‘King Mandhata is estimated to have lived some ten thousand years ago. Long after him were born such great souls as Shree Ram, Shree Krishna and Lord Buddha. Yet the greatness of King Mandhata’s achievements were such that a household phrase came into universal use to this day when comparing others to ask – ‘Was he as great as Mandhata?’ Mandhata has been compared as the brightest star in the Sun Dynasty and was born in the 15th generation of Brahma. The great Manu was of the 5th generation and 10th generation after Manu was Mandhata. Shree Ram is said to born as 25th generation after Mandhata. Ishvaku was another great King of the ‘Sun Dynasty Koli Kings’ and so Mandhata and Shree Ram were said to be of Ishvaku Sun Dynasty. This Dynasty later got divided into nine major sub groups, all claiming their roots to the Kshtria Caste. They are: Malla, Janak, Videhi, Koliye, Morya, Lichchhvi, Janatri, Vajji, and Shakya.’
There is a strange story of the birth of Mandhata.
King Yuvenashawer, Mandhata’s father had hundred wives but no male child was born to them. He consulted many Rishis and finally came to Bhargav Rishi who agreed to perform a yajna to beget a son for him. At the end of the yajna, a pot of mantra-charged-water was put aside for the king to be taken to his queen the next morning. During the night, the king became thirsty and went looking for water in the Ashram. He saw the pot and quenched his thirst with this potent water. In due course, a son was delivered by cutting open the King’s abdomen. God Indra heard of this unique incident and came to see the infant. To the question who will feed and protect the child God Indra put his thumb in the child’s mouth and said ‘Mathasyati’. Thus the child was named ‘Mandhata’ and later learned the art of warfare from God Indra and acquired his unconquerable Bow.
King Mandhata with his superior strength, knowledge and well-equipped army conquered vast areas and many surrounding kingdoms. He would reinstate the defeated kings. Such a king would be made to agree to the payment of an annual tax. An ambassador would be posted in each such kingdom to ensure compliance and good governance. Such a king would also enjoy the protection of Mandhata. To fulfil this promise he once had to fight his own Godfather Indra, who when defeated, challenged Mandhata to fight Lavnasur, a demon king. Soon an opportunity for a battle with this demon king arose. For an ever-victorious King Mandhata, this encounter proved to be an anticlimax end to his life. The King and his army marched right into Lavnasur’s kingdom but no resistance was forthcoming. Evening was approaching. King Mandhata decided to camp for the night, confident of capturing Lavnasur the next day. Lavnasur’s agents however infiltrated the camp in the night and killed the sleeping king.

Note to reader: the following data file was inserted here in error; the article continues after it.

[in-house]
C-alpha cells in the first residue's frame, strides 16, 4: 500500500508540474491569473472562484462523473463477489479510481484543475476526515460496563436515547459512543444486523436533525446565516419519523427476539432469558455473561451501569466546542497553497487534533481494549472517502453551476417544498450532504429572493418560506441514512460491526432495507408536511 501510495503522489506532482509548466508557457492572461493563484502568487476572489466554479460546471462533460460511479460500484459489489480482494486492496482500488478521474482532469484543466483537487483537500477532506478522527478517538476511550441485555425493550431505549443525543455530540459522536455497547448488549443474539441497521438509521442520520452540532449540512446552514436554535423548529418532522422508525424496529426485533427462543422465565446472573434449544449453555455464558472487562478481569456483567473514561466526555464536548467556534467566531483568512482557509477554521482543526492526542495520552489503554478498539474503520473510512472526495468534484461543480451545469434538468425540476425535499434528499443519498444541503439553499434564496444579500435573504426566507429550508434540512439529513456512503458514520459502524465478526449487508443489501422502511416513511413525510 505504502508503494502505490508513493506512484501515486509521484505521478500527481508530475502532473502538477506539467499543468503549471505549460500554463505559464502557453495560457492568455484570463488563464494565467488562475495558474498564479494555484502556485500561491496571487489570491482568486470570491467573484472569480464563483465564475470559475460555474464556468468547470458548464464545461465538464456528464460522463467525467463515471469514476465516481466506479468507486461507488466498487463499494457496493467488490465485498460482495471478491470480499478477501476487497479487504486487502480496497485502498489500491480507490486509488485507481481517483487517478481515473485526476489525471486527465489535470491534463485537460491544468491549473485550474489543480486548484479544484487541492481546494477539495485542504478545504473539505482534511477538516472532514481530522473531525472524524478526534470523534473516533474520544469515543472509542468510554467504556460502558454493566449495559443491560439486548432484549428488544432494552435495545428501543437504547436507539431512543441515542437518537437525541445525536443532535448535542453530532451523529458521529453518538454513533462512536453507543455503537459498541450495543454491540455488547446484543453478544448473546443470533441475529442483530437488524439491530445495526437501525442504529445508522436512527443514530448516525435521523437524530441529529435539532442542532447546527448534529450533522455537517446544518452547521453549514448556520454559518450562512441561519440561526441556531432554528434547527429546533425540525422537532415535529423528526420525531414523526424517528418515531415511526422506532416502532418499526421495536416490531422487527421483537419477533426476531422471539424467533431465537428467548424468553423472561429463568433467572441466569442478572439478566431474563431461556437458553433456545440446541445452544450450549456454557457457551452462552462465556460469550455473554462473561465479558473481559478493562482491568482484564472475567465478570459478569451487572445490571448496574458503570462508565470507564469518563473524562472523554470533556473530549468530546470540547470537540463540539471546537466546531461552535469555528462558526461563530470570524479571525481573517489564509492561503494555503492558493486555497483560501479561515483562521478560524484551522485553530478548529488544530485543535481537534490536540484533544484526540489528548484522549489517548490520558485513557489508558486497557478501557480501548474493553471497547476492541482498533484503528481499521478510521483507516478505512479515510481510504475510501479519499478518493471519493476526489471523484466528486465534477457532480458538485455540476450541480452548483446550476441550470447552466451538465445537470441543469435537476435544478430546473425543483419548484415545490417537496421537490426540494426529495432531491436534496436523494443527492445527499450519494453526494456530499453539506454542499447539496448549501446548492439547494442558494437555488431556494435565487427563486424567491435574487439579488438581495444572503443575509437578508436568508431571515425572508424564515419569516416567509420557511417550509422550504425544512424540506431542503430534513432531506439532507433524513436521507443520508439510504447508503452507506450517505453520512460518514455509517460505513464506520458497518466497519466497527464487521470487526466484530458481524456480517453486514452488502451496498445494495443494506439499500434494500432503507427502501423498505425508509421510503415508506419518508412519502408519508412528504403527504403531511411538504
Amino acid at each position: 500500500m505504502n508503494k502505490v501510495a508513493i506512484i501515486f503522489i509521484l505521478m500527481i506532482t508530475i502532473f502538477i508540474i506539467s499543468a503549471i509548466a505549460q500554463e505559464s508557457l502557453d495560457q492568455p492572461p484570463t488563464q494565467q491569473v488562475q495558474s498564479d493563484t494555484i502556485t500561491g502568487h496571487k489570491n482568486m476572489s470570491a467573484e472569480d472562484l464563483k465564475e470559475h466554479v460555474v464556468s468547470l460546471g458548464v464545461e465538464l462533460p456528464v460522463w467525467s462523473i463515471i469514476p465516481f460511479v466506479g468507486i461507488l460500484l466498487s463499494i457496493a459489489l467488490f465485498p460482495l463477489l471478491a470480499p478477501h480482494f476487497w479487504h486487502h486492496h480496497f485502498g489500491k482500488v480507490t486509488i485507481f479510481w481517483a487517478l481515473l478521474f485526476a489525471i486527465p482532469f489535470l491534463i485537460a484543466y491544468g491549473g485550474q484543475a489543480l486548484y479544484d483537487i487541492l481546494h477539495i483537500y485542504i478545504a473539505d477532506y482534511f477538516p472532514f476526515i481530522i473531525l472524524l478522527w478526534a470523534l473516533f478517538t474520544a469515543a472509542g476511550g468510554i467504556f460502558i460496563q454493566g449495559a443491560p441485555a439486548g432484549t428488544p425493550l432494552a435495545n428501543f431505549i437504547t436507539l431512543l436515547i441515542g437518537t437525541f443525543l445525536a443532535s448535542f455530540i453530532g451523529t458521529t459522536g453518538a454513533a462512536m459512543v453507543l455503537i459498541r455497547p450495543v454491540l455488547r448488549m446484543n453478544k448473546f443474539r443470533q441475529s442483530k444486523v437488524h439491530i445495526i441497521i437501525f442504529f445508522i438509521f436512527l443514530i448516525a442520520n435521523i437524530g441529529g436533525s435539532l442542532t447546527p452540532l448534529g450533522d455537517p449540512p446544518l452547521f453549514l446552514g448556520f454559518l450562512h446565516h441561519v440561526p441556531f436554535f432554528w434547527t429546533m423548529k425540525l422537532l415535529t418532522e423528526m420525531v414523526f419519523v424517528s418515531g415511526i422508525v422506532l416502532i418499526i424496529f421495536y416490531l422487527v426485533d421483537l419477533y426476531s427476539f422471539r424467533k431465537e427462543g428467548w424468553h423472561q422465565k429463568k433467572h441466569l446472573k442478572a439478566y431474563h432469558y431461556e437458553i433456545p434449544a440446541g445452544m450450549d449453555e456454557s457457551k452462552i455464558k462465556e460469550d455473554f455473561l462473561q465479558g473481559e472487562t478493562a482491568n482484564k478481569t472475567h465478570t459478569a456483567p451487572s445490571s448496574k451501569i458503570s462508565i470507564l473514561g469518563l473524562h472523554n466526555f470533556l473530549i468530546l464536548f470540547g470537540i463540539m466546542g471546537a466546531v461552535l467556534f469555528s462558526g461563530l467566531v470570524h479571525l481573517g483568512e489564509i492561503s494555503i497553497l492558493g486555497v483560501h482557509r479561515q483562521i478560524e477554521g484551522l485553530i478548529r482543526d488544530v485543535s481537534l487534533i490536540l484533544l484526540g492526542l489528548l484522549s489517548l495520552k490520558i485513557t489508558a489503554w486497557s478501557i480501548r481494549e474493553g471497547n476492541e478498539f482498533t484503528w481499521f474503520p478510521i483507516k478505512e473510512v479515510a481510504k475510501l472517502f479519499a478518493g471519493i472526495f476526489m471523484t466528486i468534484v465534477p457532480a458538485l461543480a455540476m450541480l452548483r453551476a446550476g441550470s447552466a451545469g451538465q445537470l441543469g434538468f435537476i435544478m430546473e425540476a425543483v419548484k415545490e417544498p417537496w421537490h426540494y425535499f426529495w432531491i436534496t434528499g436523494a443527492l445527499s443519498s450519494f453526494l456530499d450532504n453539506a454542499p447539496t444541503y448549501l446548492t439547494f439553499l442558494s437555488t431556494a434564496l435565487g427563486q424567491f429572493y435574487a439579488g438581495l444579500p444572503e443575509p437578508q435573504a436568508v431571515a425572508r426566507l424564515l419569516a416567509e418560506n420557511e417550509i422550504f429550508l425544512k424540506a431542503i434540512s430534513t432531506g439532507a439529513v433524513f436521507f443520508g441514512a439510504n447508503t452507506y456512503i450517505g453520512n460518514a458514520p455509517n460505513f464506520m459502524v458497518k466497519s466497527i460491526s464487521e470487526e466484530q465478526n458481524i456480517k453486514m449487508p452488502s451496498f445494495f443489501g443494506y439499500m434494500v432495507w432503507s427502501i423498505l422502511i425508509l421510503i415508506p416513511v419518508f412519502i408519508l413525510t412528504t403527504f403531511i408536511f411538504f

Archaeological findings, when pieced together, show Mandhata as belonging to Ishvaku – Sun Dynasty and his descendents were known as ‘Sun Dynasty Koli Kings’. They were known to be brave, illustrious and just rulers. Buddhist texts have numerous references proving this beyond doubt. The descendants of Mandhata played a vital role and our ancient Vedas, epics and other relics mention their important contributions in the art of war and state administration. They are referred to in our ancient Sanskrit books as Kulya, Kuliye, Koli Serp, Kolik, Kaul etc.
Early history – After Buddha
It was during the year 566 BC, when the Hindu religion became cruel and thoroughly
degraded that Prince Gautam, later known to the world as Buddha (the enlightened one) was born in a little Kingdom by the river Rohini in a Himalayan valley in northwest India. Lord Buddha’s mother, Maha Maya was a Koli princess.
When Gautam, the prince, who was later to become Lord Buddha, described the qualities of a princess he would be prepared to marry, his parents decided that such a princess could only be found in a Koli kingdom. Gautam went on to marry Yashodara, one his cousins. A son called Rahul was born to them. Soon after that at age 29, Gautam left home to find an answer to the ills of the world.
After years of severe penance, study and meditation he became the enlightened one – Buddha.
The teachings of Lord Buddha were seen as a threat to vested interests of the
upper-caste Hindus. Soon, the teachings of Buddha was completely banished from India.
It appears that Koli Kingdoms with their relationship and affinity to Buddha suffered most from this persecution. Although the vast majority never embraced Buddhist teachings, they been cold shouldered by others and suffered neglect from the rulers.